14 Preserving Minority Depository Institutions The conference covered a diverse range of topics that process of starting a bank, managing a bank through included the de novo period, and growing shareholder value • updates from senior officials from federal agencies while ensuring safe and sound operations. Further, district coordinators from each Federal Reserve on resources, programs, policies, and research that Bank periodically discuss emerging issues, attend can help minority and CDFI banks achieve goals; conferences, serve on local exam teams during • bank CEOs “telling their story,” communicating examinations, and collect feedback from MDIs on their strategies and successes, and making recom- what they are seeing and how the PFP can provide mendations to the industry, federal policy makers additional assistance. and others; • interactive workshops that invited CEOs and other In 2017, Board Applications and PFP staff held a key partners to explore partnership opportunities; discussion with an individual who is interested in starting a de novo Black-owned MDI. The proposed • discussion on innovation and the evolving financial de novo was in the early stages of the process, and services landscape with examples of successful the System answered his questions as well as directed responses by community and midsize banks; and him to additional Federal Reserve, FDIC, and OCC • challenges and successes in attracting, developing technical assistance materials. and retaining the next generation of bank leaders and managers. Training, Technical Assistance, and At the end of the conference, attendees were asked to Educational Programs complete an evaluation. Overall, the conference attendees were satisfied with the conference and District coordinators from each FRB meet regularly rated it very highly. Conference participants also pro- with MDI management to discuss emerging issues vided feedback that the conference topics were rel- and provide technical assistance, especially to those evant to their work. in troubled condition, to explain supervisory guid- ance, discuss challenges, and respond to management concerns. Trending topics discussed throughout 2017 Preserving the Character and included IT/cybersecurity, concentrations in com- Number of MDIs mercial real estate, interest rate risk, capital planning and rules, Bank Secrecy Act and anti-money laun- To preserve the character and number of state- dering compliance, third-party vendor management, member MDIs, staff from the Board’s applications and the Community Reinvestment Act. These con- function, if necessary, coordinate with the FDIC to versations aim to help MDIs and provide the PFP help identify healthy minority banking organizations with valuable insight and feedback on challenges fac- capable of acquiring or merging with state-member ing MDIs. MDIs that are in troubled condition. To this end, PFP staff provide the FDIC with a quarterly list of all MDIs under System supervision. The Federal Partnership for Progress Website Reserve's application function continues to offer a pre-filing option for banking applications that pro- Consistent with past years, one of the primary vide critical feedback on potential issues to help vehicles for distributing educational materials rel- avoid processing delays. evant to MDIs continues to be the System’s PFP website.13 This website promotes the creation of MDIs by Promoting the Creation of MDIs • providing information about new regulations and The System strives to promote the creation of new their impact on community banking organizations; MDIs by providing guidance about the regulatory • advertising regulatory and agency events relevant minority bank ownership, informing MDIs of to MDIs; and advantageous federally sponsored programs, and promoting community development. These web posts also provide guidance about financial institu- tion development, including information about the 13 www.fedpartnership.gov/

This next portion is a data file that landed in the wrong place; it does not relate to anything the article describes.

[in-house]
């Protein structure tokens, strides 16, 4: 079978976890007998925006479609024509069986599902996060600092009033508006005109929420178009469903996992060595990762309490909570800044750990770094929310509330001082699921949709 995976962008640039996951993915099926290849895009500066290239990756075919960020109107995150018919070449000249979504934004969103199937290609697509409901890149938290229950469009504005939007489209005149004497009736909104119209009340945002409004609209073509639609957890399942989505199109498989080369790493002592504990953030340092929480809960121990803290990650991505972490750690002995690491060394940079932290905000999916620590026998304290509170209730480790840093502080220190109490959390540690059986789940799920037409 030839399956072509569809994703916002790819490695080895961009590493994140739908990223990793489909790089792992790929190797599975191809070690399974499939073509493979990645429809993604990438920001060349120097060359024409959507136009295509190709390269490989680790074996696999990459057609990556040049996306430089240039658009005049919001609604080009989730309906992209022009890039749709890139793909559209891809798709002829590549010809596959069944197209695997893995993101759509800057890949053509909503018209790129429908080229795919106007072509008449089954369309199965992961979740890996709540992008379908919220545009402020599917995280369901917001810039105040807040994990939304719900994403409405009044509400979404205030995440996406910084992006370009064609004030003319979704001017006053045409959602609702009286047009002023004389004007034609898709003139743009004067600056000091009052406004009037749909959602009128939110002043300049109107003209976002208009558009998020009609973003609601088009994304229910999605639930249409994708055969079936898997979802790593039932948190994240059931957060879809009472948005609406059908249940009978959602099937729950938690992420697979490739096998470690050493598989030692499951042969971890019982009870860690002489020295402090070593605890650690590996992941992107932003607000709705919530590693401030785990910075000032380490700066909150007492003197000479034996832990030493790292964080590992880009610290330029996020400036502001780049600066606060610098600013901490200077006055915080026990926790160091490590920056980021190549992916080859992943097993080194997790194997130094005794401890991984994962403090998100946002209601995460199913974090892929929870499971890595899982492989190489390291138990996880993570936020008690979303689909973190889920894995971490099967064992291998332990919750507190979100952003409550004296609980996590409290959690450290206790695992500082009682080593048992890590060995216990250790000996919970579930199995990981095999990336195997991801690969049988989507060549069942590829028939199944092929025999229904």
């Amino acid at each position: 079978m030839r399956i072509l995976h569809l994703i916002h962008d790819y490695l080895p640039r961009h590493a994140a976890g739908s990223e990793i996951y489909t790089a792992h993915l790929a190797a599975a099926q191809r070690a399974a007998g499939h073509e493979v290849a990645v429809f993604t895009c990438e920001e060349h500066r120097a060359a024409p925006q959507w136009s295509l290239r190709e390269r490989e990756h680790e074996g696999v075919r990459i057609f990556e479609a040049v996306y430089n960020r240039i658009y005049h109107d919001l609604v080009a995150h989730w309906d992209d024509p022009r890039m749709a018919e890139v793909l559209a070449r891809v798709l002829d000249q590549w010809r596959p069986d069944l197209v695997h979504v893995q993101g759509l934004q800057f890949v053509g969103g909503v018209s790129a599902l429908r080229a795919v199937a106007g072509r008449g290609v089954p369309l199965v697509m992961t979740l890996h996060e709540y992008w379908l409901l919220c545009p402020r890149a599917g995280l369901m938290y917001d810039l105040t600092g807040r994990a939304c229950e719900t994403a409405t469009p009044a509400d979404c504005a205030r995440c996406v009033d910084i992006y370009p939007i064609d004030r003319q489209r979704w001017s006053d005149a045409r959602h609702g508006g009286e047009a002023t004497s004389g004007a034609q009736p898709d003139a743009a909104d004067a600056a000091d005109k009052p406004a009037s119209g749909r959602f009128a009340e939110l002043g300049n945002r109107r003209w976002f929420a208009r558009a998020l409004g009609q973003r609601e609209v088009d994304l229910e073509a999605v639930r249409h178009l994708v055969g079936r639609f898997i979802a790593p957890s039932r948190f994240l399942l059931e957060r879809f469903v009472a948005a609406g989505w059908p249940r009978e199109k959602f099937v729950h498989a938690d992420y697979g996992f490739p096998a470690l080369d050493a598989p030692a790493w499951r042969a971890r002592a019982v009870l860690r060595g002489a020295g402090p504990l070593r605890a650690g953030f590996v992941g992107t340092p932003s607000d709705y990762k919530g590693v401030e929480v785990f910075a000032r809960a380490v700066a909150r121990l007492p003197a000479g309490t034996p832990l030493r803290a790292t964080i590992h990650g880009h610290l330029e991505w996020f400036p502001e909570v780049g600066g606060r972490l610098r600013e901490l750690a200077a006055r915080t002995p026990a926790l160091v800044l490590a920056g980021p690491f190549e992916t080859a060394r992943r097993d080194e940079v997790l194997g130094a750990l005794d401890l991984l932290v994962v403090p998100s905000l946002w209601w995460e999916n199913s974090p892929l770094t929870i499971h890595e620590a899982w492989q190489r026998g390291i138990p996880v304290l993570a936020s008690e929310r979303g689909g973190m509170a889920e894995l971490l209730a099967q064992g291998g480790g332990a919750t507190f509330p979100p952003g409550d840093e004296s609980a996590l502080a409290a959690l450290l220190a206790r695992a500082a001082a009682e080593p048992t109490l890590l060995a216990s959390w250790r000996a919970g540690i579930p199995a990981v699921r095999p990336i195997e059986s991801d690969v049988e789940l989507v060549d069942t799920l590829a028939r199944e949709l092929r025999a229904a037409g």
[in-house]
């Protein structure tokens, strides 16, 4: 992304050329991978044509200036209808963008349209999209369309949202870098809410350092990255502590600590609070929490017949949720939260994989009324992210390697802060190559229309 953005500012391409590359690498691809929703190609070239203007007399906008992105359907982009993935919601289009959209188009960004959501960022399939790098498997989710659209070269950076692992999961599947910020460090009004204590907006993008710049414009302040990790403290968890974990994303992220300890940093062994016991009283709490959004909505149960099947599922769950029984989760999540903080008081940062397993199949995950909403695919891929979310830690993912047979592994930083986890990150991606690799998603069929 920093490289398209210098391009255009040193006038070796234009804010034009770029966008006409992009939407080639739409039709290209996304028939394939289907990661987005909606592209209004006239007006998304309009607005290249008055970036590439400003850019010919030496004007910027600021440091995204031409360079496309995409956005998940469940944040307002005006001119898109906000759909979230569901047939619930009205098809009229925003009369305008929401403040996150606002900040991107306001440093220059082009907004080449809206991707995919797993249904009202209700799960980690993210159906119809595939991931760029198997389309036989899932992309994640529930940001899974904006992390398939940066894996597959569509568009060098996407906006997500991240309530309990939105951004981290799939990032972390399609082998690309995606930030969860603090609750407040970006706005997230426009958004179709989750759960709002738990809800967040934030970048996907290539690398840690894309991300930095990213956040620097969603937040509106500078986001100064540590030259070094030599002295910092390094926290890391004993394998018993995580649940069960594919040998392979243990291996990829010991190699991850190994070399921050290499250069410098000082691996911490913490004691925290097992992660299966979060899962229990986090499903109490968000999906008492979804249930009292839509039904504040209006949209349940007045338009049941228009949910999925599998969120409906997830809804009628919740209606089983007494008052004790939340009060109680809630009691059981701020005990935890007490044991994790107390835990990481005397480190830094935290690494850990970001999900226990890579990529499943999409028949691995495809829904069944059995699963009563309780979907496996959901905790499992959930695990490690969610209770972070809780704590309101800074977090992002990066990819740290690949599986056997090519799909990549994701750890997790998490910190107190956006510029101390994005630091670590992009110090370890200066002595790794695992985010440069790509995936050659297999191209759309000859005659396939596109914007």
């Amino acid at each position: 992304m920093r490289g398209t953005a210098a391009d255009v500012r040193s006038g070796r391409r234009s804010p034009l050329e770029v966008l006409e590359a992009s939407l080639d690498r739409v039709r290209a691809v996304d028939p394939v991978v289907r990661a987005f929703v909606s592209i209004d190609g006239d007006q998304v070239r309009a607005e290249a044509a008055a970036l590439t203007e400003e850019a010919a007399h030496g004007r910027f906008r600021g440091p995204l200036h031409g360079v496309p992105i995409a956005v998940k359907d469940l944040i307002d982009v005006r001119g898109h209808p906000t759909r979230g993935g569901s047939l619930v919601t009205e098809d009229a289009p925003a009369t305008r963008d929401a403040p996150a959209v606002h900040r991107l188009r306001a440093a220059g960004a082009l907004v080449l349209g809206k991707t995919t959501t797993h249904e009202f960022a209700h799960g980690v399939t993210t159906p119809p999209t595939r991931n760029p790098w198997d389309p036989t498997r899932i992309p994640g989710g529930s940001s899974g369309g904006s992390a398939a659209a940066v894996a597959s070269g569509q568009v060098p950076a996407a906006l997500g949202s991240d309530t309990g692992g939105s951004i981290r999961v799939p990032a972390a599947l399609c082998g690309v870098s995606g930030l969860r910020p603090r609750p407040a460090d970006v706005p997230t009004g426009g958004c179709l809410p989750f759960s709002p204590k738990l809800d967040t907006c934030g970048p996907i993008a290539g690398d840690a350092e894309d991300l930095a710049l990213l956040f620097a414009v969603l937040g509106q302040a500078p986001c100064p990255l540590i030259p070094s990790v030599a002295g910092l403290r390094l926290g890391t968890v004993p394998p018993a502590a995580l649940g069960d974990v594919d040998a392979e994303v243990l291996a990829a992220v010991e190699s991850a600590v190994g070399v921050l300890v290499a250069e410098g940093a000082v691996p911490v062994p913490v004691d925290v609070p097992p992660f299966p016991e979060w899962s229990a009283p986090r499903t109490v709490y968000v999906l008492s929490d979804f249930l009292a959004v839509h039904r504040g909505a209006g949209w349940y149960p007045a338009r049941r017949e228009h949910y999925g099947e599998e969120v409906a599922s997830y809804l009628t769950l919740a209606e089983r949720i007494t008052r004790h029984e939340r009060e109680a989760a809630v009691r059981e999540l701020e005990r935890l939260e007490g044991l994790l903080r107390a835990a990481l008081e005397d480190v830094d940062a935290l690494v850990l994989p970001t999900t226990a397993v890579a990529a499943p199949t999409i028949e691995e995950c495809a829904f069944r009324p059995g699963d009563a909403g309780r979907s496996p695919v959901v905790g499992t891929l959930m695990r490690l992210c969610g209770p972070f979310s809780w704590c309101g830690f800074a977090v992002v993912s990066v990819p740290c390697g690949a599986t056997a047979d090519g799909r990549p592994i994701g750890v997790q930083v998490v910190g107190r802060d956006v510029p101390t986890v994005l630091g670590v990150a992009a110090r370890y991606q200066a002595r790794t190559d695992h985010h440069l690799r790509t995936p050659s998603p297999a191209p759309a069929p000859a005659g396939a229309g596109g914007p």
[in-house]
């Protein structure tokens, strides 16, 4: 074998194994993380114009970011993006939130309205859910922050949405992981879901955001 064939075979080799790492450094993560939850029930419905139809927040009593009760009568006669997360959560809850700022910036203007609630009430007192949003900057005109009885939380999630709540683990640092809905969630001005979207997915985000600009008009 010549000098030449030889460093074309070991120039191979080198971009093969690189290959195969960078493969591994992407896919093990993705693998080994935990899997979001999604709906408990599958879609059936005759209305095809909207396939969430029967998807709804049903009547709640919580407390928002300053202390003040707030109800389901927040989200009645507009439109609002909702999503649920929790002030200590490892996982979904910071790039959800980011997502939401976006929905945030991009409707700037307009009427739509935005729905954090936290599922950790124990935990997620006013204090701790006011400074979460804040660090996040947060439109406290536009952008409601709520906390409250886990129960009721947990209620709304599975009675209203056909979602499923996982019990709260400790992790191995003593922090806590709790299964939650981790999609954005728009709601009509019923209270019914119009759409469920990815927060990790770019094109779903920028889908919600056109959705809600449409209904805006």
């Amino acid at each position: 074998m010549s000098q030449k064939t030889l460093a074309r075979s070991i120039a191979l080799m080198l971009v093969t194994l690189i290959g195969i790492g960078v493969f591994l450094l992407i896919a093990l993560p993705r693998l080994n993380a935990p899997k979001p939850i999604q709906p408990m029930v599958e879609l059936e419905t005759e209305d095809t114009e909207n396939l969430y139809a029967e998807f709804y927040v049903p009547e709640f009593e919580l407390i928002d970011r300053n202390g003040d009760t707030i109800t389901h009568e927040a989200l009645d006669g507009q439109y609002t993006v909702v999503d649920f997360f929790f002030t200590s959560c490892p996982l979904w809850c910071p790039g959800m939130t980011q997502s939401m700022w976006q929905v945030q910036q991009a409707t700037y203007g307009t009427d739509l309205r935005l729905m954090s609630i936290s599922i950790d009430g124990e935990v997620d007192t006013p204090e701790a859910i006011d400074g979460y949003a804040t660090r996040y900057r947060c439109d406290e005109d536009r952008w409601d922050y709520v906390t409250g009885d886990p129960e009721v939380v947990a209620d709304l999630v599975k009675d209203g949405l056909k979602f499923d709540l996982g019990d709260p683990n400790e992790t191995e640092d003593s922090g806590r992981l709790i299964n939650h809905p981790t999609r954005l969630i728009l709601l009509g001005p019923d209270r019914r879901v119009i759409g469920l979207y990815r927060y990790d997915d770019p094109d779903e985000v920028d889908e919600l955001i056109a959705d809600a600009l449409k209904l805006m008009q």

April 2018 15 • sharing information focused on market conditions During 2017, Community Banking Connections and economic data related to areas typically served offered articles on a range of timely topics, including by MDIs. the use of technology to better deliver banking prod- ucts and services (fintech); challenges posed by To ensure continued relevance of posted material, improving bank efficiencies; cybersecurity; a recap of PFP representatives regularly update the website. the Economic Growth and Regulatory Paperwork Reduction Act initiatives; use of evaluations in real estate lending; and the importance of third-party Publications vendor risk management programs. The System continues to support enhanced commu- The System’s FedLinks™ publication15 is another nications with community banks, including MDIs. resource that offers information and guidance useful To this end, the System disseminates important to MDIs. This publication serves to information about regulatory matters through a vari- • discuss supervisory topics that are important to ety of publications, most of which are accessible community banks; through links on the PFP website. • highlight the purpose of related supervisory policy Of particular use to state-member MDIs is the and guidance, if applicable; System’s Community Banking Connections® publica- • provide examples and illustrations to demonstrate tion.14 This publication serves to the practical application of covered topics; and • clarify key supervisory guidance; • provide integrated summaries that describe how examiners typically will address the covered topic. • highlight new regulations; • provide perspectives from bank examiners and During 2017, FedLinks included several articles System staff; and applicable to MDIs, including, “Management of Reserve-Based Energy Lending.” In the past, topics • address challenges and concerns facing community have included agricultural credit risk management, banks and provide resources to assist them. intercompany transactions, and BSA. 15 FedLinks, a part of Community Banking Connections, high- 14 Community Banking Connections is a registered trademark of lights key elements of supervisory topics to improve clarity and the Federal Reserve Bank of Philadelphia, www understanding, www.communitybankingconnections.org/ .communitybankingconnections.org/. fedlinks.